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strategy Domain name portfolio assement strategy

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TheAnimal

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Hello!

I found this that is part of an interesting guide of Com Laud assement strategy and I would like to share with you. I am not a worker nor am I affiliated with that company but I would like to read your comments. And if you like to share your opinion and discuss it would be great. I am a domain name investor and I would like to develop a better strategy for my own, Thanks!

"Prioritising domains into four (or more) levels ranked by importance or value helps keep the focus on critical domains and aids efficient decision-making during portfolio assessment.


Level One domains:
These are domains that match Crown Jewel trademarks or that support commerce-critical sites or are core corporate websites and usually comprise 5% of a portfolio. All Level One domains should carry locks at the Registry and Registrar level. They should be registered for multiple years, on auto-renew. At Com Laude any change to a Level One name requires multiple client authorisations, and a stringent internal process.


Level Two domains:
These are domains that are important to communication but not critical, making up approximately 10% of a portfolio. If a Level Two domain were taken off-line, the impact on the bottom line of the corporation or its global reputation would be low. Level Two names should be considered for locks and placed on autorenew but the process to change a Level Two domain can be much simpler.


Level Three domains:
These are good-to-have registrations, mostly filed for defensive purposes or perhaps previously used to support a short-term initiative is now no longer needed. A Level Two domain becomes Level Three after it ceases to be useful. Holding such domains is probably cheaper than trying to reclaim them from third parties, especially if they can be exploited. Up to 80% of a portfolio might be classified as Level Three domains. They should be reviewed periodically with a view to culling them by 15% to limit the annual growth of the portfolio.


Level Four domains:
These are low-value domains, perhaps part of a bundle reclaimed from infringers after a UDRP action, or registered for entities that have been dissolved or discontinued marketing initiatives. They might reflect the old name of a product or service or be mis-spellings that are rarely typed. They have no commercial value and should be set to lapse at the end of their life or at a key date in the year."
 

alcy

Top Contributor
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seems to me its wasted time putting levels on domains or any other strategy.... in the end all we need is those years of experience and hard work... where we basically realize value and potential of any domain just by looking at it...its no magic at all .. it's really all just experience... like all things in life
 
Impact
8,741
seems to me its wasted time putting levels on domains or any other strategy.... in the end all we need is those years of experience and hard work... where we basically realize value and potential of any domain just by looking at it...its no magic at all .. it's really all just experience... like all things in life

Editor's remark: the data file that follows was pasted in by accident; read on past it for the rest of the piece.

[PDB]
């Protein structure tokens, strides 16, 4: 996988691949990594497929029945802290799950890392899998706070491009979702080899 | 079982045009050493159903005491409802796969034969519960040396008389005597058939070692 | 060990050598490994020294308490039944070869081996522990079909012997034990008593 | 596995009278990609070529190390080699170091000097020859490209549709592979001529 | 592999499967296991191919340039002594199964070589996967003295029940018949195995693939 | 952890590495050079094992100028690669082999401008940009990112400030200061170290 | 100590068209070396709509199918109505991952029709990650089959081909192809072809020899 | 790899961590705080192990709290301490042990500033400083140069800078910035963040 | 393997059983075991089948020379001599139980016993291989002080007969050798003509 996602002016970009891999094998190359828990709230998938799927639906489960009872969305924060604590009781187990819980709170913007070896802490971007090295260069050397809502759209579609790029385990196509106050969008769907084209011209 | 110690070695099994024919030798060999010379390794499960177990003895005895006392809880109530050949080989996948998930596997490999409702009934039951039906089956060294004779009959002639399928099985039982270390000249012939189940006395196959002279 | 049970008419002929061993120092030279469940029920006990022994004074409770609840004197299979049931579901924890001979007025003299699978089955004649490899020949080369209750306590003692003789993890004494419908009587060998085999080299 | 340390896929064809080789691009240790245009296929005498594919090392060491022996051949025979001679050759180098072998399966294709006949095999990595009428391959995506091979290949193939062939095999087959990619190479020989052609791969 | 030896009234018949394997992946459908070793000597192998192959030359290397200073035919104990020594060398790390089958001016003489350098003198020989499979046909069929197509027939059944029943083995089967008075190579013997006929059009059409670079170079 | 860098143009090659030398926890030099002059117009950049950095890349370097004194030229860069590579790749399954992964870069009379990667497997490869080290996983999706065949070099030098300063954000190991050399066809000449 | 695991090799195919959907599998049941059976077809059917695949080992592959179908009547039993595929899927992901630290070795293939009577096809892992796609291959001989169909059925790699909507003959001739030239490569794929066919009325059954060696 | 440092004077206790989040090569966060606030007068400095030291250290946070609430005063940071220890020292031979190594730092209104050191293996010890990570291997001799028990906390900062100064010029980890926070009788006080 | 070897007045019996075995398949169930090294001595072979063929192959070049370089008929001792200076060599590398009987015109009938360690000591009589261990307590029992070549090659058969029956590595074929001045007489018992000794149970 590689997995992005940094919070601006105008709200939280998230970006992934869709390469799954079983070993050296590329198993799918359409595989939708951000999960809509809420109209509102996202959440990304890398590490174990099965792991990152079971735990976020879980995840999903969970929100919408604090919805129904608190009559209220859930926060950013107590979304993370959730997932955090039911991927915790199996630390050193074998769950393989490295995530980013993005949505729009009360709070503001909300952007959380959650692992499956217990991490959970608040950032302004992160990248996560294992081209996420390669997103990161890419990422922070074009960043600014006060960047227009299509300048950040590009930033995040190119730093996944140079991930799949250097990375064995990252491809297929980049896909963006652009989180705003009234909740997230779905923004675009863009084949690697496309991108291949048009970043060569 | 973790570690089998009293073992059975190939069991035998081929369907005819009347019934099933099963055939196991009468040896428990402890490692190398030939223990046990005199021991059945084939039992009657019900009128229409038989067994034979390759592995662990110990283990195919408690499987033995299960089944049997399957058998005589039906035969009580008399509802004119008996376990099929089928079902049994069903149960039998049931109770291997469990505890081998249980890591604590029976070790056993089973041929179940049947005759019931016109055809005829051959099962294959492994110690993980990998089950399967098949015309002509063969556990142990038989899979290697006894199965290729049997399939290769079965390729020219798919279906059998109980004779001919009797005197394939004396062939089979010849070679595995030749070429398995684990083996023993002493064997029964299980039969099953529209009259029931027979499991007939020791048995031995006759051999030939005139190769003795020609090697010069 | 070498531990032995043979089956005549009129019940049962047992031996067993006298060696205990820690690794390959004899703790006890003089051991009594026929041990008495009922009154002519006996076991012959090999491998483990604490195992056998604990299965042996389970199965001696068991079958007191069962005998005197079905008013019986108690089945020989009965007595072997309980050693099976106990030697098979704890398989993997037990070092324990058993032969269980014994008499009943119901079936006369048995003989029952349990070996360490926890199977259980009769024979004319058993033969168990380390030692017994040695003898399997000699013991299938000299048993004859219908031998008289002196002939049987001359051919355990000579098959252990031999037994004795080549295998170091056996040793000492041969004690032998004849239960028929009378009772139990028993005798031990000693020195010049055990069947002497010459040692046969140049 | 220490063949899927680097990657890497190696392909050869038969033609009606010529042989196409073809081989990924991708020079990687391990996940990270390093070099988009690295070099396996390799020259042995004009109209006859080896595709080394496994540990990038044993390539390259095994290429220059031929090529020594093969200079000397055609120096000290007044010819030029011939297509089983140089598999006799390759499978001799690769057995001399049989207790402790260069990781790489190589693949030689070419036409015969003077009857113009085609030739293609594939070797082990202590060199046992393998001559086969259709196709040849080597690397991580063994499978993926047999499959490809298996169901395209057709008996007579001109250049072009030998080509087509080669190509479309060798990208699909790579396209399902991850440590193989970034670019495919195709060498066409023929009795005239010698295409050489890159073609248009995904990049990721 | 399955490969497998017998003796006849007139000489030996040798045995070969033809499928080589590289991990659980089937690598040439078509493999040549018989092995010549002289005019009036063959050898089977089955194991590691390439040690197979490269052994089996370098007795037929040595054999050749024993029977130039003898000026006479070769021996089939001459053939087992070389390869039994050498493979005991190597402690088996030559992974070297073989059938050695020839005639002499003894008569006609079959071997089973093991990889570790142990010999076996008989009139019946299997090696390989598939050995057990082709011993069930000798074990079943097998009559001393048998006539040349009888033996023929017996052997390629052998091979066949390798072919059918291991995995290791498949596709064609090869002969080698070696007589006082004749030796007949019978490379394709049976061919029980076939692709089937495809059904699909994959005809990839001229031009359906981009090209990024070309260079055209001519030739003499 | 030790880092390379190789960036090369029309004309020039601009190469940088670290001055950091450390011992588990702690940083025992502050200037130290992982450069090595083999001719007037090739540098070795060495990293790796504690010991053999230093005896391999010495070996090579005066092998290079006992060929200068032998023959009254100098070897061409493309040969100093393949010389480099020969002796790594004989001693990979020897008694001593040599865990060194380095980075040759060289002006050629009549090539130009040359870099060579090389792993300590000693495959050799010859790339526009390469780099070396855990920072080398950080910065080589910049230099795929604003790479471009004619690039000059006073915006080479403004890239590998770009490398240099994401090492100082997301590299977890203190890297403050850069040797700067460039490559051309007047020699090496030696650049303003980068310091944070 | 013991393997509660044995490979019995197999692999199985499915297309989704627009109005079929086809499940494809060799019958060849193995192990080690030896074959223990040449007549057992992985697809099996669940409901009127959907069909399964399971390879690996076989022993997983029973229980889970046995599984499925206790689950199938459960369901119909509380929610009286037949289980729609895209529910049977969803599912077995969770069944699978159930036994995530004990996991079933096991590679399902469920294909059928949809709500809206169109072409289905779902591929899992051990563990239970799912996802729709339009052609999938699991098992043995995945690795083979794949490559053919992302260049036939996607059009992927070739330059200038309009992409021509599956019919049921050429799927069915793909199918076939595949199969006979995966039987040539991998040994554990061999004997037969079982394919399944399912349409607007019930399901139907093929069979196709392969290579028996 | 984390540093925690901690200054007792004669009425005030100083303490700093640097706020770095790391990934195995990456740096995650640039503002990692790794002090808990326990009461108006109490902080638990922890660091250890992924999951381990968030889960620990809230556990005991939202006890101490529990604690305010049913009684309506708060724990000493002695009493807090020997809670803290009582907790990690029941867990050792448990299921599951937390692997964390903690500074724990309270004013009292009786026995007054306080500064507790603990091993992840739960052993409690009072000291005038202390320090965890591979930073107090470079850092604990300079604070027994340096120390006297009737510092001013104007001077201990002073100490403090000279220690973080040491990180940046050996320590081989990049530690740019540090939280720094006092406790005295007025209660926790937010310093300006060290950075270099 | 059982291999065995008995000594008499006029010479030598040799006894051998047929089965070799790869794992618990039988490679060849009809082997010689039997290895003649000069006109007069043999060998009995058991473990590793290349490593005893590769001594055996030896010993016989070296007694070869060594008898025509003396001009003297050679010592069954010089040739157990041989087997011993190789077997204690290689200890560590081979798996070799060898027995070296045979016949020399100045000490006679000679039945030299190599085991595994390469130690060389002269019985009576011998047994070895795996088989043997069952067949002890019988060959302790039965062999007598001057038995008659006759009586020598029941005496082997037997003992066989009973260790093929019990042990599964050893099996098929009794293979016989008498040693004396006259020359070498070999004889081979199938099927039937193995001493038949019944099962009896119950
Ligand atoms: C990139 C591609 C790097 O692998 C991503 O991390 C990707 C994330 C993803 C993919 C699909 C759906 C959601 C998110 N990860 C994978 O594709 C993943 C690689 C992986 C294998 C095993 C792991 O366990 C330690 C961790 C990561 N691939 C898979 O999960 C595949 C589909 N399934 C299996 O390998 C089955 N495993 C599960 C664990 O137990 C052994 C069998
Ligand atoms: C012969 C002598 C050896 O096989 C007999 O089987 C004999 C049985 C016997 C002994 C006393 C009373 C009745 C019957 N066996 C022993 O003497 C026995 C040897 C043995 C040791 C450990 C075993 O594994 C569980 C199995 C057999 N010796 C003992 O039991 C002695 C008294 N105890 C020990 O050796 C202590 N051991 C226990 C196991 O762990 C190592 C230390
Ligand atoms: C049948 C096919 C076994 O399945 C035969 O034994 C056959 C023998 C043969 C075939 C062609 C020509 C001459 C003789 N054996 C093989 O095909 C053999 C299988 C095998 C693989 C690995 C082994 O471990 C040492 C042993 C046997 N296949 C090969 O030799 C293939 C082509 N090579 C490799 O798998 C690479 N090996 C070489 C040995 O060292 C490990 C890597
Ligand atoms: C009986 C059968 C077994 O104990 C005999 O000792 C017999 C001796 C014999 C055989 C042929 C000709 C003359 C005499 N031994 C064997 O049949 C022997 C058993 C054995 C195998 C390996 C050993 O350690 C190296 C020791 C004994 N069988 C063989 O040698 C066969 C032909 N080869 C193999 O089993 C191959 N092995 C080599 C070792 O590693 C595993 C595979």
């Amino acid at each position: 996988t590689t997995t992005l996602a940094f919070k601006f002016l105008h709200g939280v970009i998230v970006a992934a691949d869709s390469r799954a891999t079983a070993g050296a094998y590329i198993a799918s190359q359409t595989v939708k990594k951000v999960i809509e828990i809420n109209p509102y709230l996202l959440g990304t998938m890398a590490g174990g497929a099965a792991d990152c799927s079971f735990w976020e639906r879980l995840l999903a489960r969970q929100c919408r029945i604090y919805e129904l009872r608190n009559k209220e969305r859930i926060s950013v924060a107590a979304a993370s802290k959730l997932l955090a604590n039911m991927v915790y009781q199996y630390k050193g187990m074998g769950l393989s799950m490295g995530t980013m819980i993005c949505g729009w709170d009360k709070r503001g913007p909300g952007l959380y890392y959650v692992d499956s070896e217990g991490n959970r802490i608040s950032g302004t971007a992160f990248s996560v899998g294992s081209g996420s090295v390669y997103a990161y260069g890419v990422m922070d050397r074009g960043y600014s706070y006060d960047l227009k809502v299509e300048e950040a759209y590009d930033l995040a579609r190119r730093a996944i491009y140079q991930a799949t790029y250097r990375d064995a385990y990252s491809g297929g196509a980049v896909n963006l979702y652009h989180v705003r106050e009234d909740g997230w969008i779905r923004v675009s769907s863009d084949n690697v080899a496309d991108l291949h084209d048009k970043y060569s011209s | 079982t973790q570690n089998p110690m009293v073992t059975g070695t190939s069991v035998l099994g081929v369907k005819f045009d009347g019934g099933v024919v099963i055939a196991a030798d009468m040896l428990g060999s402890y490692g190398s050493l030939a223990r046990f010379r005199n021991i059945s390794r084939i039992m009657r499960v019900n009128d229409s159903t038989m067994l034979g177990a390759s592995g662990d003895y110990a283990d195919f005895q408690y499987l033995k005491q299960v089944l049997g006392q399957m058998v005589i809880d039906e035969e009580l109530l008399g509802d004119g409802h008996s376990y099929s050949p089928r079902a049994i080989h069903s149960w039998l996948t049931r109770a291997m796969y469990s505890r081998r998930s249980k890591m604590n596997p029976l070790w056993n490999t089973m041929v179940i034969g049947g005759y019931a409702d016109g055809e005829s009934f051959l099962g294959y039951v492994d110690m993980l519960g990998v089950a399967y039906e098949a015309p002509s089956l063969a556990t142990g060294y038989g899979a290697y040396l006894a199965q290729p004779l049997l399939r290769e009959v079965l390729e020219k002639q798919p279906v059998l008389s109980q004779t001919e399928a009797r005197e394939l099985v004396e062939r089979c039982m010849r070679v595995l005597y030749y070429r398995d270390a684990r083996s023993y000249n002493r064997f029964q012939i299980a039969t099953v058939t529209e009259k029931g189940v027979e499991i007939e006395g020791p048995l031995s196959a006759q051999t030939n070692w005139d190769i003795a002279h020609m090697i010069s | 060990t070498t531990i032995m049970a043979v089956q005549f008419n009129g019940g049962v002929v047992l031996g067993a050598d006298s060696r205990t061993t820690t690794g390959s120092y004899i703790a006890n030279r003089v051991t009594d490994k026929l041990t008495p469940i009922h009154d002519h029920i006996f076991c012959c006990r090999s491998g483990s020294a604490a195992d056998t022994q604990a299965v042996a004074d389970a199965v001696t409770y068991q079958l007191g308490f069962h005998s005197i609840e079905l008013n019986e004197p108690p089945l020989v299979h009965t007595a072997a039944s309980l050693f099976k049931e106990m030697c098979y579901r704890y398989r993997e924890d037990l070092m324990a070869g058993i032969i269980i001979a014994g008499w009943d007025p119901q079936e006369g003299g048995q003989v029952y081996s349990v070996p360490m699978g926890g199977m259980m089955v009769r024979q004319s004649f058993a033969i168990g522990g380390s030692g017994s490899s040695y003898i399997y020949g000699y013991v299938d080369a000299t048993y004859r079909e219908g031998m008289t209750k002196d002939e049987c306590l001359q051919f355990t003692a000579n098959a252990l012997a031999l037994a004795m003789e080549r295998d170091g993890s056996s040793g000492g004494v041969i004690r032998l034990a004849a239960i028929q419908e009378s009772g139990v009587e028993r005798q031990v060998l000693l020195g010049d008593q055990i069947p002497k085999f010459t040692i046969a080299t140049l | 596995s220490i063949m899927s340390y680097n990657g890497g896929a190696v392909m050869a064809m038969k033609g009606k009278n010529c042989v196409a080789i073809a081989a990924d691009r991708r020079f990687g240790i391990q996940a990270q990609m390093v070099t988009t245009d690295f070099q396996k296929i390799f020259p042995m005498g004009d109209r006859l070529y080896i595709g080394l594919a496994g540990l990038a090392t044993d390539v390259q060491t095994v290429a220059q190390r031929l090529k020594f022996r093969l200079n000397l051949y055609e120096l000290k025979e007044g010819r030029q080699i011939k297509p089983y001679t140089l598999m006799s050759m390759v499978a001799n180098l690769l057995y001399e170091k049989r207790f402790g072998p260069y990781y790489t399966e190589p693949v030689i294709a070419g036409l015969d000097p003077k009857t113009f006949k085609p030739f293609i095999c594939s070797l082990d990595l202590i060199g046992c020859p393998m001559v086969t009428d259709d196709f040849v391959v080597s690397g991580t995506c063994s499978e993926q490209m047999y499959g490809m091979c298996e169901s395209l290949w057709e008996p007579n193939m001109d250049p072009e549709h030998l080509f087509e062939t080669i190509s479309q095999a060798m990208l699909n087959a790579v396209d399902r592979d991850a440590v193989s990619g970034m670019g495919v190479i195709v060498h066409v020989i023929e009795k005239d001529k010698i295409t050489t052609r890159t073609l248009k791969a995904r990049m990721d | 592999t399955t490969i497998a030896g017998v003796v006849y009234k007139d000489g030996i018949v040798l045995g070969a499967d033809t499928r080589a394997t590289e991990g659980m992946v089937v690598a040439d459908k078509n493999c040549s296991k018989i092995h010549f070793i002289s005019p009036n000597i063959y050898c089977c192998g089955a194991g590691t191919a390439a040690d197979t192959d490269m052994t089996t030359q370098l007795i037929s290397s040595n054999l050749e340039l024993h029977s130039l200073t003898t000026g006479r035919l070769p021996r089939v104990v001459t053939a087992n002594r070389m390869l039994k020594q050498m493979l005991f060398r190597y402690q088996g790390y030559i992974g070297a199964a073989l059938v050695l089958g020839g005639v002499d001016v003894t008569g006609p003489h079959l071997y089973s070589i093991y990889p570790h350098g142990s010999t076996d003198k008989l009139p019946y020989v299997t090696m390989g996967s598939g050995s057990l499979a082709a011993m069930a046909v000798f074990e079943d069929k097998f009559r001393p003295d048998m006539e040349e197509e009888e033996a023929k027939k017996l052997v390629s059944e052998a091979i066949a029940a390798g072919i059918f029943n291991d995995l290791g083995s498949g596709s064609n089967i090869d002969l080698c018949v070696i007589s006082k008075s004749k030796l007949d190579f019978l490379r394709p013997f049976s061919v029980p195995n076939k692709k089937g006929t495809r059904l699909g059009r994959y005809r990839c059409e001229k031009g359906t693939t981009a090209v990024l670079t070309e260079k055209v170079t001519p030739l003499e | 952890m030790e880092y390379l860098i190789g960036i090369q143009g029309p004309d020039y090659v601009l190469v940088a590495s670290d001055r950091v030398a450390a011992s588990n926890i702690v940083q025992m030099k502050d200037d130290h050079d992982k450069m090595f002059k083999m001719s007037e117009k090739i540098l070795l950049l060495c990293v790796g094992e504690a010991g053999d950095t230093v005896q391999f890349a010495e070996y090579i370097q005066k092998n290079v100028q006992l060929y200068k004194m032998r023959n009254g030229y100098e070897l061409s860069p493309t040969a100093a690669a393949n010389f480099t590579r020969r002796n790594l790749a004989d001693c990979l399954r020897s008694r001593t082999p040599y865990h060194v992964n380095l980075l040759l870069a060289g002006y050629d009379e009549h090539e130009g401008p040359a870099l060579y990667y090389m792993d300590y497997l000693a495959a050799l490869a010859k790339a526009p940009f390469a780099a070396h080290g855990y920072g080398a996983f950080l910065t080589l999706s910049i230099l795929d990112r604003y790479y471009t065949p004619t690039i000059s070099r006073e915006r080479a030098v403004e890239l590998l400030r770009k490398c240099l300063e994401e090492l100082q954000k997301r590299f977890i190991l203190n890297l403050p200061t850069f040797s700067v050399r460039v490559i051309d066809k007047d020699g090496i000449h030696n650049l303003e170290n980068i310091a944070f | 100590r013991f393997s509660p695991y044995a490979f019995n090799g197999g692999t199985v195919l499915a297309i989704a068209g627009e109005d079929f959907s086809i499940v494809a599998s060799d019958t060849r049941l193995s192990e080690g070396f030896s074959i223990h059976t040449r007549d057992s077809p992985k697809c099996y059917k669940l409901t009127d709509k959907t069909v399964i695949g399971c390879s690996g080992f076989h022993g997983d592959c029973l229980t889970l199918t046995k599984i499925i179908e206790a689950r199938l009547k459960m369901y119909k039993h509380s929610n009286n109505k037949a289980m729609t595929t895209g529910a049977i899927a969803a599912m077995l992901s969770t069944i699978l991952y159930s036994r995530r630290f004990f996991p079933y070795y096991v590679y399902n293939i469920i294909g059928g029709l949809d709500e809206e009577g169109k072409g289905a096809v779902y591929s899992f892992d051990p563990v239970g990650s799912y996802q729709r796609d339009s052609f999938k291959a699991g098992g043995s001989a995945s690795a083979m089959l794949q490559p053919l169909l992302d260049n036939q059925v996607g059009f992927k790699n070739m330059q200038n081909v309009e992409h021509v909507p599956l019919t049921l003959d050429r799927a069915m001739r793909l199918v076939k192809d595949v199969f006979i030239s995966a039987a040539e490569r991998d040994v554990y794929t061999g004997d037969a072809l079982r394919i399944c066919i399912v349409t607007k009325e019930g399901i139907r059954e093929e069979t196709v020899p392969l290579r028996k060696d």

well, well - there are a lot of domain investors here crying after they had to expire their domain names by accident - should they follow the above process provided in this thread, that would not be a case, IMO :)
 
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TheAnimal

New Member
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7
seems to me its wasted time putting levels on domains or any other strategy.... in the end all we need is those years of experience and hard work... where we basically realize value and potential of any domain just by looking at it...its no magic at all .. it's really all just experience... like all things in life
But so I think that in this case I would be reducing domaining to a mere undifferentiated task.
 

Future Sensors

78% of human domainers will be replaced by robots
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Domainers must also prioritize their domains.

Your x% best domains are placed in the highest priced category, and may take way longer (maybe 10+ years) to sell to the motivated end user. Be patient, do not become desperate. Sometimes you've paid more to acquire these domains as well.

The x% worst domains are priced at a huge discount, you doubt if you will rewew them this year. Would you buy these domains again, yourself, for the given price? These can be lower quality domains with i e. hyphens, too many words, wrong TLD, trademark issues, no visitors, etc.

The category in between pays the daily bills of all your renewals. While selling them for a fair price, you're able to remain patient and not lower the price of your (fair priced) top domains.

Sure, there are also other strategies, like earning a really small percentage on all domains in a really short time. And do this flipping in bulk. You may use this strategy when aiming to sell at fellow domainers. But even then, you have to think about prioritization. You can combine several strategies at the same time for different groups of domains, too.

Bottom line: always keep track of your costs, your costs per day, and opportunity cost on a per domain basis.
 
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